Why are the Palestinian so afraid of a Palestinian state?

Abbas & Co. called the plan, “biased” because Trump’s peace plan demands the Palestinians stop killing Jews, respect Press, Religious, & Human Rights, adopt government transparency, and maintain a reliable judicial system to earn an endorsement for a Palestinian State.

By Boaz Bismuth


We live in historical times. The Arab Israelis, who have always been very suspicious of “occupying” Israel, now embrace Israeli rule and exclaim that they wish to remain part of Israel even if the Palestinians fulfill their national aspirations and see a state established.

US President Donald Trump’s Middle East peace plan has pledged many benefits for Israel and has set a series of preconditions the Palestinian must meet, including relinquishing all forms of terrorism and adopting proper governance practices.

As expected, Palestinian Authority President Mahmoud Abbas has rejected the plan, but he certainly did not expect Israeli Arabs – and Arab states, for that matter – to deviate as much as they did from the Palestinian “line.”

This shows how well-crafted Trump’s plan is, and it further underscores the fact that the Palestinians truly have no idea how to take advantage of opportunities.

Statements about potential land swaps sparked outrage and protest among Israel’s Arab citizens, especially in the Triangle, a concentration of towns and villages adjacent to the Green Line at the Samarian foothills. That, perhaps, attests the most to the plan’s relevance on a perceptual level – as much as on the political-diplomatic level.

Trump’s plan has changed the paradigm: All previous plans urged Israel to take the proverbial plunge regardless of whether or not there was any water in the pool. Moreover, it has created a new paradigm, by which Palestinian nationalism must first and foremost be good for future Palestinian citizens – and for Israel, of course – otherwise there is no point in establishing a Palestinian state.

The plan presents specific goals and metrics that Palestinians must meet before they become “eligible” for a state, or even before they can negotiate for one.

These metrics include, among other things, values ​​of human rights, the rule of law, and refraining from killing Jews – basic criteria that every country should uphold.

The peace plan’s critics argue that it is “grossly biased” in Israel’s favor and is therefore unfair. When the US demands the Palestinians “stop killing Jews and respect human rights,” to gain its support for a state – that’s “biased”?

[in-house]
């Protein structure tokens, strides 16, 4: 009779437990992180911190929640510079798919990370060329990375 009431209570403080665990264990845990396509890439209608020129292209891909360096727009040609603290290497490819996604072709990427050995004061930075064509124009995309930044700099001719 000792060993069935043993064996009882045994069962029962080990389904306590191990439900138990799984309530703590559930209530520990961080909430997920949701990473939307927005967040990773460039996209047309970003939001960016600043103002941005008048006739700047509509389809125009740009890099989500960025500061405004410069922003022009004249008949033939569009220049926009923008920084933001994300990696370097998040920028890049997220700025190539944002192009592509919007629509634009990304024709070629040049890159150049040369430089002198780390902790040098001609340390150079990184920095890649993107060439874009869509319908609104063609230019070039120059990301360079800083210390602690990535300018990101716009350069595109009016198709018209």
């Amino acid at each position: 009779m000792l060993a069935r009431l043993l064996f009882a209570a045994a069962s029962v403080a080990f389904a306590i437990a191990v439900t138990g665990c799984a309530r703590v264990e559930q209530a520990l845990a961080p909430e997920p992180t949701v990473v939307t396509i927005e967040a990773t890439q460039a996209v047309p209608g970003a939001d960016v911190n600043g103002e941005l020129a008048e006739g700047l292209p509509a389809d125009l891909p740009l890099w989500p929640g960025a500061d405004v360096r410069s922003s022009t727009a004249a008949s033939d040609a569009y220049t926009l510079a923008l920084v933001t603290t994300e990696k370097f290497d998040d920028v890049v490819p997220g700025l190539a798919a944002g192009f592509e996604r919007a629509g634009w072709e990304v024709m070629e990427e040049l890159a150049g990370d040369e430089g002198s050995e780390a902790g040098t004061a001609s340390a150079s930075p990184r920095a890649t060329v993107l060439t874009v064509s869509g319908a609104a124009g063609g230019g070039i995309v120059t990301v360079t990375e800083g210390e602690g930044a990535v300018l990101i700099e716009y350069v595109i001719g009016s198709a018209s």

If these conditions are rejected by the Palestinians, meaning they will not commit to establishing good governance and fighting terrorist organizations, then negotiations are not feasible to begin with, let along simply endorsing a Palestinian state.

Moreover, if the Palestinians are not even willing to consider land swaps; if they are unwilling to even entertain the idea that, practically, Palestinian refugees will not be able to return to Israel, it no longer matters whether they reject or accept the plan. They clearly have no interest in taking control of their own fate and they prefer to continue using Israel – and even the refugees – as a punching bag.

Abbas has been very clear to say loudly, “No” to the ‘Vision for Peace Conceptual Map’ published by the Trump Administration on January 28, 2020

The Palestinians had hoped that the Arab world and Arab Israelis alike would side with them and reject the “deal of the century,” thus forcing the administration to revise it. But the moderate Arab states, which have long decided that it is better to align themselves with the US and Israel, have actually welcomed the plan.

Arab Israelis, who are concerned by fact that the US recognized Jerusalem as the Israeli capital and moved its embassy there, ​​and the Arab parties, which often openly oppose the state, were presented with a choice: Which side do you wish to belong to – the “Israeli occupation” or the “future state of Palestine”?

They clearly prefer to be part of Israel and not part of the homeland they long for.

All this only proves to what extent Arabs Israelis do not trust the Palestinian leadership to provide them with the security and quality of life they enjoy as Israeli citizens. Arab Israelis prove, in their own way, that the parameters outlined in the American peace plan are not meant to serve Israel’s interest, but rather first and foremost to ensure the safety of the Palestinians.

No Palestinian wants to live in a country that may as well be the Wild West, even if said Wild West is supposed to embody their national aspirations.

Ironically, Arab Israelis have all but told Abbas as much: We see no reason to establish a Palestinian state before you can prove we can live there safely and without fear, as we do in Israel.

The Americans understand this, Arab Israelis understand this, and now the Israeli Left must also understand that this plan succeeded in altering the paradigms of Israel vis-à-vis the Palestinians, but also of the Palestinians among themselves and between Arab Israelis and the Palestinians.

This is the best possible outcome we could have wished for – the State of Israel has become popular among voters supporting the Arab parties – the same ones who have long since ceased to represent them in lieu of representing Abbas and his interests.

It cannot be overlooked that President Trump’s peace plan is the best way for Israel to achieve all of its security aspirations in the long-term and its sovereignty aspirations in the immediate term. However, there is no real basis for the claim that the plan is solely “pro-Israeli” as it is clearly “pro-Palestinian-civilian” as well.


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